ch18 - Chapter 18 - Solutions Overview: Problem Length {S}...

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Chapter 18 - Solutions Overview: Problem Length Problem #’s {S} 3,7 {M} 1, 2, 4 - 6, 8 - 10 Problems 1-3 deal with the takeover of Kraft by Philip Morris. If assigned together, they would require approximately 1 1/2 hrs of work. 1.{M}a. Before Kraft Consolidated Pretax interest coverage 1 10.64X 3.76X Long-term debt/total capital 2 28.11% 61.99% Cash flow/total debt 3 71.14% 23.14% 1 ($4,820+$500)/$500 $4,420+$1,600)/$1,600 2 $3,883/($3,883+$9,931) $15,778/($15,778+ $9,675) 3 ($2,820+$750+$100-$125) ($2,564+$1,235+$390-$125) ($3,883 + $1,100) ($15,778 + $ 1,783) b. Pretax interest coverage moves from the AA range to the BBB range. Long-term debt/total capital shifts from A to less than B. Cash flow/total debt declines from between A and AA to BB. c. Prior to the merger, Philip Morris debt would have a strong A rating based on these criteria. After the Kraft merger, BB would be appropriate based on these same criteria. 18-1
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2.{M} Note: The answers given below concern the effect of the merger on the probability of bankruptcy as predicted by Altman's models. It is not clear that ratio changes caused by external events (such as an acquisition) have the same predictive ability as those resulting from normal operations. The variables used in Altman's two models are listed below by category: 1977 model 1968 model Activity Sales to total assets Liquidity Current ratio Working capital to total assets Leverage and Equity (market) Equity (market) Solvency to debt to capital Times interest earned Profitability Return on assets Return on assets Retained earnings to Retained earnings to total assets total assets Earnings Variability Standard error of ROA Size Total assets Activity (1968 model) Sales to total assets Sales increased by $11,610 (approximately 33%) from $33,080 to $44,690 as a result of the merger. Although Exhibit 18P-1 does not provide the data directly, we can infer from the data available that the increase in assets would be greater. Debt plus equity increased 1 by $12,322. When we consider that current operating liabilities and other (nondebt) liabilities 1 Total debt + equity (post merger) = $1,783 + $15,778 + $9,675 = $27,236 (pre merger) = $1,100 + $3,883 + $9,931 = 14,914 Increase = $12,322 18-2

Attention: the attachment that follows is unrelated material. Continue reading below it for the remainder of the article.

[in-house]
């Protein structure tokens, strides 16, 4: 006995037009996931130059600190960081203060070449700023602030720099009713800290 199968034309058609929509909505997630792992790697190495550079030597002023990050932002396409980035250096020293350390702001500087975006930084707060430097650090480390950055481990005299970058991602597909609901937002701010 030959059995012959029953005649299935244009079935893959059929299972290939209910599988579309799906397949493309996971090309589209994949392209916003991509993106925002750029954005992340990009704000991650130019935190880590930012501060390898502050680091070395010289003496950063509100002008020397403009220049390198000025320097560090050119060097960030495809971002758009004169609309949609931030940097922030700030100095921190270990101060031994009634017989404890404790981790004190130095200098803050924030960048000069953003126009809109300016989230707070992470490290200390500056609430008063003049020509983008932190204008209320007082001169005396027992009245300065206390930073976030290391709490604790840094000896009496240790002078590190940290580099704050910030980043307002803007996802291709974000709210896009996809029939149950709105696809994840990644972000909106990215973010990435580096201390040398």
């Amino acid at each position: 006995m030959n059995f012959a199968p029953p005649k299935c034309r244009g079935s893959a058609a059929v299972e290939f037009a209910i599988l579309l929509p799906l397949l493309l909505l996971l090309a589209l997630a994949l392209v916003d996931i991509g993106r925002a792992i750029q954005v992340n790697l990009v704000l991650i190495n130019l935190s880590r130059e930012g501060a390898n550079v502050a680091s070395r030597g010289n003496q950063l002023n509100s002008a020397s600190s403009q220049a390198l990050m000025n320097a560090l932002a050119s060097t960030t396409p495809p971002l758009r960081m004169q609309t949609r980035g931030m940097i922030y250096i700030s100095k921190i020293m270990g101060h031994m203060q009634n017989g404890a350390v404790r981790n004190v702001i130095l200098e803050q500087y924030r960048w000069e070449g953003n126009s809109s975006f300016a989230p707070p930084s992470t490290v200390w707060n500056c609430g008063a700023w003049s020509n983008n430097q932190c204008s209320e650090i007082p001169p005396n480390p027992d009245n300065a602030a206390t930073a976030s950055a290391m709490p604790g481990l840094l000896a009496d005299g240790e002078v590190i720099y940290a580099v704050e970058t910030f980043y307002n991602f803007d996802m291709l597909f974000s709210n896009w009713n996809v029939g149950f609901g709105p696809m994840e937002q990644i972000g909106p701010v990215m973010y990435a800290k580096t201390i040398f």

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also increased as a result of the merger, we can infer that total assets grew by at least $12,322. If, prior to the merger, the asset turnover ratio was greater than 1, then adding a given amount ($11,610) to the numerator and a larger amount to the denominator would reduce the ratio, increasing the likelihood of bankruptcy. If, on the other hand, the asset turnover ratio was less than 1 prior to the merger, then more information about actual asset levels is needed to determine the effect on this ratio. Liquidity (1977 model) Current ratio (1968 model) Working capital to total assets The information in Exhibit 18P-1 is insufficient to assess the impact of the merger on working capital and the current ratio. Leverage and Solvency (1977 model) Market value of equity to debt (1968 model) Market value of equity to capital Before the merger, Philip Morris' total debt was $4,983 billion ($1,100 + $3,883). As a result of the merger, total debt increased more than threefold to $17,561 million ($1,783 + $15,778). Unless the market value of equity increased by the same proportion [Philip Morris' market value actually decreased
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ch18 - Chapter 18 - Solutions Overview: Problem Length {S}...

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